Party Hard Tycoon Review

If I told you the creators of a pair of arcade slasher games about killing innocent people were making a game about planning parties in that same universe, you’d probably look at me sideways. In fact, I looked at my monitor the same exact way. Not only does this announcement acquire strange looks from all over the industry, but the game also manages to be one of the most fun tycoon games I’ve ever played. Developers Kverta Limited and Pinokl Games did a fantastic job at adapting a universe already ripe with personality to fit an entirely different genre. This is the epitome of reuse, reduce, recycle when it comes to game assets, and I wouldn’t have it any other way.

If you’re not familiar with the Party Hard duo of games, they are the most stylish murder sims ever created. You would play as a maniac trying to get rid of all of the parties around you. You would go through every single one trying to kill as many people as you could without getting caught, thus shutting down the parties. They were two games which I truly enjoyed thanks to their difficulty, wicked awesome music, and hilariously simple graphical style. Those last two points were actually transferred over completely to this new title, but instead of murdering party goers, you’re now trying to make them have the night of their lives.

A Party

Our story is simple enough. You play as a party planner in a city of diverse socialites. Your job is to take a small loan and turn it into massive amounts of cash all from planning parties. You start small, landing parties at local biker gang clubhouses, until you finally build up enough to rent out bigger houses. More important than the upgrading of these houses is the combination of the many different systems working in Party Hard Tycoon. Things combined to make the strategy of planning these parties all the more engaging. Decisions mattered, and if you made the wrong ones, you’d certainly feel it.

In Party Hard Tycoon, you are left to manage three main resources throughout your multiple parties: money, electricity, and hype. Money played into the obvious facets of the game. Whether it was buying new houses to use as party spaces or purchasing new equipment to make those parties better, money flew quickly; sometimes too quickly, yet it was fully necessary. It was because of hype that purchasing these things was a need rather than a want. Hype is the defacto measuring tool used to gauge how great or bad a party is. This then impacted how many people visited your parties and how much money you then made. This circle of life made the dance of Party Hard Tycoon all the more entertaining. Add electricity (a factor that fully annoyed me) and you have yourself a surprisingly deep tycoon game that goes much beyond the surface level. It was this circle of making money, upgrading parties, and managing electricity costs that hooked me into the game. Though that initial hook was greatly designed, the rest of the game’s systems sometimes fell flat.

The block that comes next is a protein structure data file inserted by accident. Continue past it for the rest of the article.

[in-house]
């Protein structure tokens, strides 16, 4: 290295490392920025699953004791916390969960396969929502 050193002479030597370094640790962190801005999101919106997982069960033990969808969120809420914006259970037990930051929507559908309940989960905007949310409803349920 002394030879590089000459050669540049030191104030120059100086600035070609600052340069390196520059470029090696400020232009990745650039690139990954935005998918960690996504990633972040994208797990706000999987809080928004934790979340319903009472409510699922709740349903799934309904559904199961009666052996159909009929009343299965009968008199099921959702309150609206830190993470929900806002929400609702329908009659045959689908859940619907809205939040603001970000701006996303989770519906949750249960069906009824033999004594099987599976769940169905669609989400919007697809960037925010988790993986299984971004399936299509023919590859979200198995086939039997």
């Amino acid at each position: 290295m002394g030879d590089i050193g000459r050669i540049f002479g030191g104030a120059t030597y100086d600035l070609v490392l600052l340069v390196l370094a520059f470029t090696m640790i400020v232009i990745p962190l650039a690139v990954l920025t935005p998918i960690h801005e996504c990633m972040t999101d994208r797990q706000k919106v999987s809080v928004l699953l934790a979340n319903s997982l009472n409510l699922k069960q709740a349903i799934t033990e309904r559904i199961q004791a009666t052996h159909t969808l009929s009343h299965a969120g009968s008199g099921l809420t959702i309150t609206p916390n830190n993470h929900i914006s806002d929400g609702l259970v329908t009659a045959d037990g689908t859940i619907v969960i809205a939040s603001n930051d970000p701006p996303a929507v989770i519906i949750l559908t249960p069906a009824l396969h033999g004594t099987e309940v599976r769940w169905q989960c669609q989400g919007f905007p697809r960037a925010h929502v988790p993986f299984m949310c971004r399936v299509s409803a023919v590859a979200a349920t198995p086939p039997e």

Things like the pattern in which AI customers came into my party and left weren’t always consistent. This made the game frustrating in times where I just wanted to have fun. For example, one time the people attending my party would say how great the food was, and then the next they’d shame it. One time my attendees would show up in one room, only to enter in a different way the next time. These endless variables would be okay if Party Hard Tycoon kept its formula in a window of predictability, instead it randomly jumped from asking one thing of my limited resources to asking for another. This made the experience of fine-tuning my party venues an impossibility, making the game feel more like guessing work than strategy. I also felt at times that the AI wasn’t really reacting to some of the changes I had made to my party venues. The reactions of the AI seemed great at first, but it all quickly revealed itself as a system with many flaws that curb that greatly designed gameplay.

A text convo is the tutorial

Another flaw was the depth of the tutorial. Upon entering the strange world of Party Hard Tycoon, you are greeted by a text only tutorial. It goes on for at least four or five pages with intricate details about the game, stuff you need to know. But since the boring nature of the tutorial bored me too much, I skipped it. Then when I began the game, I had no clue what I was doing, and it was apparent I had missed something. After going back and actually reading the full tutorial, I knew what I was doing, but it came at the cost of wasting a lot of time reading when I should have been playing. Party Hard Tycoon is a game that is designed to be the quickest strategy game you’ll ever play (in terms of menu surfing and party management), but this slow burning tutorial can really suck the life out of any potential player looking to get his or her party on.

But it’s not all doom and gloom. After all, Party Hard Tycoon is probably one of the fastest paced, beautiful, and hilarious tycoon games ever. It provides for hours of fun that will push your buttons but will still make you come back for more. This level of difficulty and quick gameplay is something new to the genre and something I needed to experience to get back into a genre of this sort. Its in-depth technical issues are abundant, but for a team of devs who have never before touched the genre, it’s an innovation well worth those problems. Party Hard Tycoon is one of my favorite indies of the year and is certainly my favorite tycoon game of this year, and it creeps up to the top of the genre altogether. It’s a fast-paced, self-aware version of the tycoon genre that takes the goodness of the first two Party Hard games and injects it into a world ready to handle the casual tycoon fan.

Developer: Kverta Limited and Pinokl Games

Publisher: tinyBuild

Platforms:  PC

Release Date: 19th October 2017

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